But head ten minutes north out of town, via the coastline walkway which hugs the cliffs, and you come to the beautiful bay of Playa Carazalillo. This shallow strip of beach is barely a hundred metres long and ten metres deep, and is an oasis of calm. No unwelcome hassle from hawkers here: the ones who ply their wares are friendly, and remember if you've said No when they return in the other direction. Besides, the food they're selling usually means that you say Yes. When I wasn't buying from the beach vendors I ate regularly at a tiny, ramshackle café at the bottom of the 176 steps from the street above. The fish tacos here were delicious, crispy, stuffed with chunks of fresh avocado; I sometimes ate them twice a day, they were so good. Floating on your back in the cool sea, facing the cliffs and contemplating that first afternoon beer, is a simple pleasure not to be underestimated. It was easy to while away a few days here. The sunset looks best from the steps, and after it had disappeared I'd have a quick passing chat with the artisano selling bracelets and the like at the top. His name was Fabio. He was 40-plus, and Méxicano...not the usual crusty Israeli or Argentino you see in that line of business. He'd given me his sales patter the first time I'd passed. "Yeah, I've been here a few yearss...I have an American girlfriend, she looks after's not an easy life...some days I have a few pennies in my pocket, some days I don' know...I just gotta keep going, thanks to you're from England? God Bless England, man...yeah..." The wistful look out to sea which accompanied this pitch, and his sun-weathered, gap-toothed smile, may have worked on young surfer babes, but I saw through it. And he knew that, and grinned wider still. A nice guy, Fabio...but I'm not buying a bracelet.

They say that the world is a small place. It is. I met a lad from Adelaide who was bemoaning the fact that the town, especially our hostel, was crawling with Australians. I told him I imagined it would be like myself arriving on the Costa Del Sol in Spain. Horrific. We had a quick chat, as my sister has lived in his hometown a number of years. He was from the same neighbourhood, and mentioned that he was a teacher. I jokingly said that I bet he'd tell me next that he taught at my nephew and niece's school? It turned out that he had, and knows them both well. Funny.

The Aussie asked me about the diving in Escondido, and I told him to give it a wide berth. I'd spent a morning out in a fish-stinking boat a few days before, diving two of the worst dive sites it has been my misfortune to visit. I won't waste breath, ink or web space on the first. The second had been a pile of rocks around the corner from the main beach, with very limited visibility and nothing of note to see. I was actually pleased when the dive guide started getting cold, as it was an excuse to end the dive. The owner had told me that a couple of days previously she'd seen mantas and a whale. Where? On a TV documentary? Talk about being led up the garden path; the guide said he'd seen one whale, in the distance, in a year of diving here. Now you can't guarantee anything in diving. When people ask if they'll see sharks or the like I'll always say that it's like planning a trip to LA and wondering if you'll see Brad and Angelina? might. But, on the other hand, you might not. But I don't like being bullshitted. And word of mouth can work both ways as far as recommendations go. So Puerto Dive Center won't be getting any more of my hard-earned. And I won't be sending any travellers their way, as I do with the Argentino guide, Nico, who showed me the cenotes in Tulum with five amazing dives.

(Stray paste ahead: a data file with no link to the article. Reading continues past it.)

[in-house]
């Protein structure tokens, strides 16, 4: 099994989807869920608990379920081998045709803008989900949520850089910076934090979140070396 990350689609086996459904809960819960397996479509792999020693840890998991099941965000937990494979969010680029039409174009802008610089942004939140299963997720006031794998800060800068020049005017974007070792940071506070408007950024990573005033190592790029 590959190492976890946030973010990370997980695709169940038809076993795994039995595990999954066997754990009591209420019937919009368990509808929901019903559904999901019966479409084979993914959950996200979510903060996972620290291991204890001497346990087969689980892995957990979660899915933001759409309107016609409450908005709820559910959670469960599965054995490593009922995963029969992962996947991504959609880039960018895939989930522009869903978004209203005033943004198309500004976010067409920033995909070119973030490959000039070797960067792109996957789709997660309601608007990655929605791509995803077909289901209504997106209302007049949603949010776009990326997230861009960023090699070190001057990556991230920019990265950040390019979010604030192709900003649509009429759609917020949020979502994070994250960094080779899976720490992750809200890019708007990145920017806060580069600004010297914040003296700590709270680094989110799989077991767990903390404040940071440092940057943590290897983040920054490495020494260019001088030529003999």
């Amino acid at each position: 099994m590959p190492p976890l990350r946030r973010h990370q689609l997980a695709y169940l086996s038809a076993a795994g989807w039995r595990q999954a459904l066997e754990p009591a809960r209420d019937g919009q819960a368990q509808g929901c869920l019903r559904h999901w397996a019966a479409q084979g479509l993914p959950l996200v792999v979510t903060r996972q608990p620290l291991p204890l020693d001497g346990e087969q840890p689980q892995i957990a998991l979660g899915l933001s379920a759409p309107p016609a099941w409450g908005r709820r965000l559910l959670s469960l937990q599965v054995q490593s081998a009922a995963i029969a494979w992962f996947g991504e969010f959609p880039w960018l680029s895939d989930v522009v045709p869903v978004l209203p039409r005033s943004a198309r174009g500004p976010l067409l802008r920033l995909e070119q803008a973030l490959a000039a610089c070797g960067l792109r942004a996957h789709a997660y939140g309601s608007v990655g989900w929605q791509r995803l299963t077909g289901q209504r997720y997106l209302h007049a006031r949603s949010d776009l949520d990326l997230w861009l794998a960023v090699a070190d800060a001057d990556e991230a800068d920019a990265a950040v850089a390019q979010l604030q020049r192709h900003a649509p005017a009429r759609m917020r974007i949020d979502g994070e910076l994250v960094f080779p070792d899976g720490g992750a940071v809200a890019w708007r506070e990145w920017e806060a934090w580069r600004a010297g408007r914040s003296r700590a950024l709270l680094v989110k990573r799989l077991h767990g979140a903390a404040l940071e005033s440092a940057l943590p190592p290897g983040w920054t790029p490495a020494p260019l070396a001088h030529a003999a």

Considering that I'd imagined getting work here, I had to laugh after these two dives. I could hardly bring myself to log them, they were that bad. It's a measure of their bleak dreadfulness that my first thoughts as we headed for the bottom was that I would have to wash and dry my equipment for this shit? Not the indicator of an enjoyable dive. Back at the shop, after the owner enquired after how my day had been, I'd told her that the visibilty was terrible, the guide suffered from the cold, we cut the second dive short and that'd we'd seen nothing much in the way of wildlife. Her response? A beaming "Perfect!" Not really, dear. But never have my money.

So after the gear had dried (mercifully quickly), I was packing up again. I was heading for a quieter spot that had long been marked on my Mexican map: the beachside town of Mazunte.

Tuesday, 7 February 2012

Song Of The Siren